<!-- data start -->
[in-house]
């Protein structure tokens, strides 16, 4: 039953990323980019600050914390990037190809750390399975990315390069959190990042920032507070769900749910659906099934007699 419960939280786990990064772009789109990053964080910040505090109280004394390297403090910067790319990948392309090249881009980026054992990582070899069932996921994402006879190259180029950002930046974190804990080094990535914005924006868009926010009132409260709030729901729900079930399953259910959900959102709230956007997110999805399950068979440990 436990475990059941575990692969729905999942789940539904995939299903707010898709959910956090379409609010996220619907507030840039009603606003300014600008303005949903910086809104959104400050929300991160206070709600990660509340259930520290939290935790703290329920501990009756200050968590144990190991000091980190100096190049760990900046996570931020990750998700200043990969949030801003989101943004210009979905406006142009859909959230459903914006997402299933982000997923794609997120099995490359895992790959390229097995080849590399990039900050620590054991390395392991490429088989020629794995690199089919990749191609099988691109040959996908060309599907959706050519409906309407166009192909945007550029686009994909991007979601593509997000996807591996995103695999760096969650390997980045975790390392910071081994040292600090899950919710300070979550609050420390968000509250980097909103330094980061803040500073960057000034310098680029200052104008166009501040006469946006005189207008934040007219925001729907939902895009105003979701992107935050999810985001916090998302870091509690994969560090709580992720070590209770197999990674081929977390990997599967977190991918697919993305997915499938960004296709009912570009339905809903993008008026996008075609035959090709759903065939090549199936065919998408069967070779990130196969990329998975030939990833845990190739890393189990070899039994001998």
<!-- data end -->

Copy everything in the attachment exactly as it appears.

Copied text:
[in-house]
């Protein structure tokens, strides 16, 4: 039953990323980019600050914390990037190809750390399975990315390069959190990042920032507070769900749910659906099934007699 419960939280786990990064772009789109990053964080910040505090109280004394390297403090910067790319990948392309090249881009980026054992990582070899069932996921994402006879190259180029950002930046974190804990080094990535914005924006868009926010009132409260709030729901729900079930399953259910959900959102709230956007997110999805399950068979440990 436990475990059941575990692969729905999942789940539904995939299903707010898709959910956090379409609010996220619907507030840039009603606003300014600008303005949903910086809104959104400050929300991160206070709600990660509340259930520290939290935790703290329920501990009756200050968590144990190991000091980190100096190049760990900046996570931020990750998700200043990969949030801003989101943004210009979905406006142009859909959230459903914006997402299933982000997923794609997120099995490359895992790959390229097995080849590399990039900050620590054991390395392991490429088989020629794995690199089919990749191609099988691109040959996908060309599907959706050519409906309407166009192909945007550029686009994909991007979601593509997000996807591996995103695999760096969650390997980045975790390392910071081994040292600090899950919710300070979550609050420390968000509250980097909103330094980061803040500073960057000034310098680029200052104008166009501040006469946006005189207008934040007219925001729907939902895009105003979701992107935050999810985001916090998302870091509690994969560090709580992720070590209770197999990674081929977390990997599967977190991918697919993305997915499938960004296709009912570009339905809903993008008026996008075609035959090709759903065939090549199936065919998408069967070779990130196969990329998975030939990833845990190739890393189990070899039994001998």